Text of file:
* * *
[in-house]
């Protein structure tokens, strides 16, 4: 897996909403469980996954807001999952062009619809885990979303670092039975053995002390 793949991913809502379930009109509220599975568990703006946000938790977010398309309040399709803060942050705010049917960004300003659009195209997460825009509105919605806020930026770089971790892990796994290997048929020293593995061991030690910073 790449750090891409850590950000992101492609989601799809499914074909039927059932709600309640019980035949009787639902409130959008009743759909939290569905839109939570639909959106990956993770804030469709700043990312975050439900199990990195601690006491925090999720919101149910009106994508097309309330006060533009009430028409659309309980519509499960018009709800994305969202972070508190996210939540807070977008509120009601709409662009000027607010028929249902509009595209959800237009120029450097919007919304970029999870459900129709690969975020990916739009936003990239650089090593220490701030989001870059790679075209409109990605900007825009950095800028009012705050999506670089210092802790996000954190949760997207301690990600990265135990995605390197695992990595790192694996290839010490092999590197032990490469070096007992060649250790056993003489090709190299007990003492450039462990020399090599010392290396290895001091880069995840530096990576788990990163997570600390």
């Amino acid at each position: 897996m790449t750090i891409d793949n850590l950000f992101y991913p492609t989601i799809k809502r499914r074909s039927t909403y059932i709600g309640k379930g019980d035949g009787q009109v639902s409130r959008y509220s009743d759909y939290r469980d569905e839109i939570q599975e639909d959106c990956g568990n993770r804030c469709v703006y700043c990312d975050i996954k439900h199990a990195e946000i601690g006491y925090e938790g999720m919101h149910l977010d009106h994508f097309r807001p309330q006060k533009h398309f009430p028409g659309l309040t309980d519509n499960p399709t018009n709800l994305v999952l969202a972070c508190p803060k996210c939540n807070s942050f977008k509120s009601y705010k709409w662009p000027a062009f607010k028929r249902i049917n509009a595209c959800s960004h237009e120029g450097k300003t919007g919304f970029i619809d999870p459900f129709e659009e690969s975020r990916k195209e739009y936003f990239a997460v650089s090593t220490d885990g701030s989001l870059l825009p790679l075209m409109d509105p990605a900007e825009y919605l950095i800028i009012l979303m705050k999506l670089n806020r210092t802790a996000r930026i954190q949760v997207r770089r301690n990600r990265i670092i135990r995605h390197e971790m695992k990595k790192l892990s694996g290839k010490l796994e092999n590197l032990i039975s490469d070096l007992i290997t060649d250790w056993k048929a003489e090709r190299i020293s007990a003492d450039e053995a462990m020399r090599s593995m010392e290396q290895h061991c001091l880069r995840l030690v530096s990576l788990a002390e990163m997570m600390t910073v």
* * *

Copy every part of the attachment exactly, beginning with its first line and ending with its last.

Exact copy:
[in-house]
């Protein structure tokens, strides 16, 4: 897996909403469980996954807001999952062009619809885990979303670092039975053995002390 793949991913809502379930009109509220599975568990703006946000938790977010398309309040399709803060942050705010049917960004300003659009195209997460825009509105919605806020930026770089971790892990796994290997048929020293593995061991030690910073 790449750090891409850590950000992101492609989601799809499914074909039927059932709600309640019980035949009787639902409130959008009743759909939290569905839109939570639909959106990956993770804030469709700043990312975050439900199990990195601690006491925090999720919101149910009106994508097309309330006060533009009430028409659309309980519509499960018009709800994305969202972070508190996210939540807070977008509120009601709409662009000027607010028929249902509009595209959800237009120029450097919007919304970029999870459900129709690969975020990916739009936003990239650089090593220490701030989001870059790679075209409109990605900007825009950095800028009012705050999506670089210092802790996000954190949760997207301690990600990265135990995605390197695992990595790192694996290839010490092999590197032990490469070096007992060649250790056993003489090709190299007990003492450039462990020399090599010392290396290895001091880069995840530096990576788990990163997570600390």
């Amino acid at each position: 897996m790449t750090i891409d793949n850590l950000f992101y991913p492609t989601i799809k809502r499914r074909s039927t909403y059932i709600g309640k379930g019980d035949g009787q009109v639902s409130r959008y509220s009743d759909y939290r469980d569905e839109i939570q599975e639909d959106c990956g568990n993770r804030c469709v703006y700043c990312d975050i996954k439900h199990a990195e946000i601690g006491y925090e938790g999720m919101h149910l977010d009106h994508f097309r807001p309330q006060k533009h398309f009430p028409g659309l309040t309980d519509n499960p399709t018009n709800l994305v999952l969202a972070c508190p803060k996210c939540n807070s942050f977008k509120s009601y705010k709409w662009p000027a062009f607010k028929r249902i049917n509009a595209c959800s960004h237009e120029g450097k300003t919007g919304f970029i619809d999870p459900f129709e659009e690969s975020r990916k195209e739009y936003f990239a997460v650089s090593t220490d885990g701030s989001l870059l825009p790679l075209m409109d509105p990605a900007e825009y919605l950095i800028i009012l979303m705050k999506l670089n806020r210092t802790a996000r930026i954190q949760v997207r770089r301690n990600r990265i670092i135990r995605h390197e971790m695992k990595k790192l892990s694996g290839k010490l796994e092999n590197l032990i039975s490469d070096l007992i290997t060649d250790w056993k048929a003489e090709r190299i020293s007990a003492d450039e053995a462990m020399r090599s593995m010392e290396q290895h061991c001091l880069r995840l030690v530096s990576l788990a002390e990163m997570m600390t910073v």